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Topic: Motors acting crazy (Read 294 times) previous topic - next topic

nking

Jun 14, 2018, 08:36 am Last Edit: Jun 14, 2018, 08:38 am by nking
Hello to everyone!

First time poster, but I've been playing with Arduino and electronics for a little while now.

I'm creating a 'pet food catapult', which throws dry pet food to spread it out and delay my dog simply eating all of her food within 1 minute. :)

I'll attach a fritz of my electronics, plus another actual photo of the working prototype. They are different in their power sources. In the living version I'm powering it by a DC power source putting out 9v 1A.

The idea is straight forward. One 360 degree servo (Rotator) pulls down the catapult arm via fishing line, until it touches the Limit Switch (using a 10k resistor). Another servo (Trigger) then locks it down. The Rotator winds back to unwind the fishing line.
The third servo (Delivery) turns a pipe and delivers a portion into the catapult. The Trigger releases the catapult and lets the food fling across the backyard.

However, what is driving me nuts is that it isn't consistent. When it follows my code, it works beautifully.
But, then, for no apparent reason one of the motors moves in a jittery back/forth motion. Especially the Delivery servo. Sometimes the Delivery servo or the Trigger will go back to old positions from what seems like old code, or reverse the positions I've told them to be in.

E.g. Trigger has two integers in the code TRH (trigger hold) TRR (trigger release). One is at 90, other at 160. When it's working properly, it goes to those two positions. Then for no apparent reason it will switch the positions and be at the wrong position at the wrong time.

I've read that some servos, especially the cheaper ones can do weird things and be generally unreliable. Is that is what is happening?
I've also had problems in the past by just using the breadboard. Where as soldering everything into a proper perf board (PCB) has solved things. Is that what is happening?

I've replaced the switch and the Arduino, to no effect.

I've attached the Arduino code. Excuse the messiness, it's gone through various iterations and I haven't had time to clean it up and add proper notations.

The more I write, the more I realise that I'm going to need videos as well.
I've got two videos, the first is where it works, the second is where it goes nuts.
However, this sites limitation is a max of 1Mb per file. Which is a ridiculously tiny video file.
So, unfortunately, I've had to upload them to YouTube, linked below:

Working normally:  https://youtu.be/kZKmve8SEic
Going nuts:            https://youtu.be/aJKz1rbsVJU

It's all driving me a bit nuts. If anyone can assist I'd be very grateful!


PaulS

Code: [Select]
int FDR = 60;       // variable to store the Trigger servo position - Release position
int FDH = 0;      // variable to store the Trigger servo position - Hold position
int TRR = 90;       // variable to store the Trigger servo position - Release position
int TRH = 160;      // variable to store the Trigger servo position - Hold position

Do those comments add any value? Do they when the same comment applies to two different variables?

Code: [Select]
Servo fooddelivery; //  create servo object to control the food delivery arm
Servo trigger2;     // create servo object to control the trigger
Servo rotater1;     // create servo object to control the rotator

Why trigger2 and rotater1? How many trigger servos do you have? How many rotater servos?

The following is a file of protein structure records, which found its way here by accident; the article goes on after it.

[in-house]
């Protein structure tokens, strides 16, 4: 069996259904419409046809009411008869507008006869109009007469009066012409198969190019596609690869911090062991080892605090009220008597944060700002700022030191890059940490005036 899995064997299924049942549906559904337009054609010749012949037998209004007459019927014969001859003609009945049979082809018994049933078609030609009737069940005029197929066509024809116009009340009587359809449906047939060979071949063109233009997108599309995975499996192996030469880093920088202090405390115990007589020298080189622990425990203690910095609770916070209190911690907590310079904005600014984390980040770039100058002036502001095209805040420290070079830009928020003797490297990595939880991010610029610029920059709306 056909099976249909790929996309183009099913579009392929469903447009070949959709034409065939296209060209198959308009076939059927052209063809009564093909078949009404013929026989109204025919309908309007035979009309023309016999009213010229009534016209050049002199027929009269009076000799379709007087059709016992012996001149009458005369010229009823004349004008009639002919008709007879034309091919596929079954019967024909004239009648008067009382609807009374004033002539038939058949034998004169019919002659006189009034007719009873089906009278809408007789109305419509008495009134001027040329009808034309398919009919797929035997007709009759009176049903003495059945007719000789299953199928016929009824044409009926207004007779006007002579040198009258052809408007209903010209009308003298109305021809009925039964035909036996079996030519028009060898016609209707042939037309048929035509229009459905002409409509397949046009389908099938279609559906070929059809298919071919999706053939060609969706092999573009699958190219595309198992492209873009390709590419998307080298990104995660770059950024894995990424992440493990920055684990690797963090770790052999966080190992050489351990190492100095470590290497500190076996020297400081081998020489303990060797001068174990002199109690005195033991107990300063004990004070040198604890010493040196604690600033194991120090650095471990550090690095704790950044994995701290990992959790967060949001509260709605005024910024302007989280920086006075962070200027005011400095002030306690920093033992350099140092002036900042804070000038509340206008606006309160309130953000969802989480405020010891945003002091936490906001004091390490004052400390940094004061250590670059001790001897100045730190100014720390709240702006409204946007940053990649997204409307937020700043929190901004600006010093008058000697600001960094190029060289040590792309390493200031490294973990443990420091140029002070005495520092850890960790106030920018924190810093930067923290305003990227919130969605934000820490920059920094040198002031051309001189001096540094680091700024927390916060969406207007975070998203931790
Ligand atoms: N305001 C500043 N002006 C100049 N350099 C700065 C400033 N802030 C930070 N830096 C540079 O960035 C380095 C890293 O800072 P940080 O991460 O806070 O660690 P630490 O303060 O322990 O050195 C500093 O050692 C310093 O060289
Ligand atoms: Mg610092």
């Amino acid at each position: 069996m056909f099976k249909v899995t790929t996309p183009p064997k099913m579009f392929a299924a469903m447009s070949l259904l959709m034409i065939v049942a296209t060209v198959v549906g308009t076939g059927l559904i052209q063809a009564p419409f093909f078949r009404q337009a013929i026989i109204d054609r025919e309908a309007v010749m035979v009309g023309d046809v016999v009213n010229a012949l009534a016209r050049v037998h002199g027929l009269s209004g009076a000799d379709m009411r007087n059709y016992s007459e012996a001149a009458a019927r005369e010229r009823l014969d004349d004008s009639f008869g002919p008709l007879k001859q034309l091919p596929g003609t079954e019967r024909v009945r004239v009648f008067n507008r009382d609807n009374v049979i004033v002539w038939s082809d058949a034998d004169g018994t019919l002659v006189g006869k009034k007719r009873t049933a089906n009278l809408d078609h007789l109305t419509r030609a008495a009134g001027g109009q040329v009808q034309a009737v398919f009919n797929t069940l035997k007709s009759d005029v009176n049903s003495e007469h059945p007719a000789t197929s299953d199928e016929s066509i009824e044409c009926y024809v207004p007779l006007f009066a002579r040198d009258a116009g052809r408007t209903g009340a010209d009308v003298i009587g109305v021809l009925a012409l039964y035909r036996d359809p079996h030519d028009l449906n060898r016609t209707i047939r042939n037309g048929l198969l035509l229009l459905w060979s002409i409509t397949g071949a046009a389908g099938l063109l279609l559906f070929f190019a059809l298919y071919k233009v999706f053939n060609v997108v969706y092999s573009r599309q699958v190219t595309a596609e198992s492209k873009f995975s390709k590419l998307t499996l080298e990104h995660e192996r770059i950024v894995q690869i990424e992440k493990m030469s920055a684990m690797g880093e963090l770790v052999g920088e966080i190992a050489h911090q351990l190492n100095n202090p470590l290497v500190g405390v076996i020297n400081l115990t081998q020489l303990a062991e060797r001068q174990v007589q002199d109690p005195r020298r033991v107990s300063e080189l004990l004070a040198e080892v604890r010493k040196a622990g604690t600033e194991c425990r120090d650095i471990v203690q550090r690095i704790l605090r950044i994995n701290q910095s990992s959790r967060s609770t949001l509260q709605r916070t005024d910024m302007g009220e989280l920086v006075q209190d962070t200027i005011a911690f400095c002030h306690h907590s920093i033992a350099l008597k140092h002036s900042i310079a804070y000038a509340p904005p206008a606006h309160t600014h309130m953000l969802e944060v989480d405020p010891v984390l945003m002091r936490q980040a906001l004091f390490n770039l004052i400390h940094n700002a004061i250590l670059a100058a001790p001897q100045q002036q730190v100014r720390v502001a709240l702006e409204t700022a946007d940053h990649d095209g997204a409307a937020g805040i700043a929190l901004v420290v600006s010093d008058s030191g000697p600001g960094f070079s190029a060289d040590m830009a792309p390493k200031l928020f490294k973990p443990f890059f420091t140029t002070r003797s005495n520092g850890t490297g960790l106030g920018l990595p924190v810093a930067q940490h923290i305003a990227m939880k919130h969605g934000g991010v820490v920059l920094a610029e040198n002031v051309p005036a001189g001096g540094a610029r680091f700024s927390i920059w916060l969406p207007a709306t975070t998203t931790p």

Code: [Select]
int switch_state = 0;
Why does this need to be global?

The commented out code is NOT part of the problem, and did NOT need to be posted here.

Your program really could benefit from some organization into functions.

If you have multiple servos moving at once (I can't tell. There is so much chaff in your file, obscuring the wheat), then your power supply isn't up to snuff. Even with only one servo moving, it may not be. Typically, you plan on 1 A per servo, at the servo's voltage (which likely is NOT 9V).
The art of getting good answers lies in asking good questions.

nking

Thanks for responding PaulS.

Please keep in mind what I said in the initial post about the code need attention and that I haven't had time.
BUT, to answer your questions.

#1 - the comments were from a copy/paste and haven't been updated. But I did mention the servo names in my post, so they should be clear. Regardless of whether they're named with a number or not.

#2 - "int switch_state = 0;  Why does this need to be global?" It doesn't, but as there's only one...

Ignoring your further comments on my coding skill and lack of clarity. As I've already explained.

There is only one servo running at one time.

Thanks for your suggestion, I'll double check what voltage and amps are required for each of the servos.

Delta_G

Code: [Select]
int FDR = 60;       // variable to store the Trigger servo position - Release position

The best comments ARE the code:

Code: [Select]
int triggerReleasePosition = 60;

And now you don't have to go find the comment when you see it later. 
|| | ||| | || | ||  ~Woodstock

Please do not PM with technical questions or comments.  Keep Arduino stuff out on the boards where it belongs.

nking

Thanks DeltaG

A great idea to use some descriptive variable names. I'll definitely start doing that instead of the short hand version.

:)

Delta_G

Thanks DeltaG

A great idea to use some descriptive variable names. I'll definitely start doing that instead of the short hand version.

:)
When you do it right, the code starts to read like prose:


Code: [Select]

if(dog.isHungry()){
     feedDog(dog);
}
if(cat.isWantingOut()){
     openDoor();
     waitFor(cat);
     closeDoor();
}

|| | ||| | || | ||  ~Woodstock

Please do not PM with technical questions or comments.  Keep Arduino stuff out on the boards where it belongs.

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